I’ve said it before and I’ll say it again. Being little is hard.
One of the key features of littleness is also being young. And being young carries with it a host of problems.
The biggest problem being not knowing anything and having to learn everything!
Remember Doe 8367? She was an ambassador at Cherry Springs State Park for years.
That is until she met her demise at the “hands” of a bumper (Red dot on the map). By our calculations, she crossed that road thousands of times in her lifetime. She was experienced and “street smart.”
But one wrong move spelled disaster for her and the vehicle that was unfortunate enough to make contact.
At the time of the incident, Ms. 8367 was training her son. We caught her bouncing baby boy on June 1, 2015. We knew him as Fawn 8859. She did an excellent job caring for him getting him through the first 5 critical months of his life.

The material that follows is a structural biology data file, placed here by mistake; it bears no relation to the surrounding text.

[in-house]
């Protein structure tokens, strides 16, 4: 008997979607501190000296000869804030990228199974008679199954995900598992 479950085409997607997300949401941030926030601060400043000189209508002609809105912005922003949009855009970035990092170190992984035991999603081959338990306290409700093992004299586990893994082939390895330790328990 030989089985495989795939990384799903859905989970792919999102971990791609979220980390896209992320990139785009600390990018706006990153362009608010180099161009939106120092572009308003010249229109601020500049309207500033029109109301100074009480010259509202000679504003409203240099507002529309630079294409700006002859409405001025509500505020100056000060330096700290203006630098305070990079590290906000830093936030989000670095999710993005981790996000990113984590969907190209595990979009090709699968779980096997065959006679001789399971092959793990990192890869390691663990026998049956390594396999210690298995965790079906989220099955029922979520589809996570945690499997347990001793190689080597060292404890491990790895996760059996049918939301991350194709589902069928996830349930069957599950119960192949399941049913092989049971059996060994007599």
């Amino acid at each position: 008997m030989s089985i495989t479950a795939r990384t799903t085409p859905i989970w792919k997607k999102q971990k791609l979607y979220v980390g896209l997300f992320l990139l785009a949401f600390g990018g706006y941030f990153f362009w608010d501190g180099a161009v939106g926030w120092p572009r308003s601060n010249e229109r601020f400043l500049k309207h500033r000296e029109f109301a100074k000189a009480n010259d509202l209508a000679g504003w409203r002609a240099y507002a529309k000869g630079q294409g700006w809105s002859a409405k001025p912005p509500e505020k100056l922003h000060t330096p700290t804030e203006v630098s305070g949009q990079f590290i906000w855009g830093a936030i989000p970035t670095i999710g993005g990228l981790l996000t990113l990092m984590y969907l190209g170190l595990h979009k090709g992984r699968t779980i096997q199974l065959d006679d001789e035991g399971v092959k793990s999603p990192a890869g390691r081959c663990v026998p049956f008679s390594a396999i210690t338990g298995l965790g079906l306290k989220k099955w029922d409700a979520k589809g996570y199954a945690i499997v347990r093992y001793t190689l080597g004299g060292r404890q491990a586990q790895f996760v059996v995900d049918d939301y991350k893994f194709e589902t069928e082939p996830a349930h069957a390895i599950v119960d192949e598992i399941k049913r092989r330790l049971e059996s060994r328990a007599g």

Then one day she was gone.
By the time his mother exited his life, Fawn 8859 was self-sufficient. He certainly was not physically dependent on her but perhaps he could have used a few more road-crossing lessons. We were able to keep tabs on him until January 2016, when his radio collar dropped off the air.
Fawn 8859 was relocated again 1 month after his first birthday…along East Fork Rd…in a ditch (Green dot on the map). That’s right 8859 has met the same fate as his mother. Being only a year old, perhaps he forgot some of the lessons mom taught him about crossing a road.
But then again, she didn’t do so well with it herself.
-Jeannine Fleegle, biologist
PGC Deer and Elk Section
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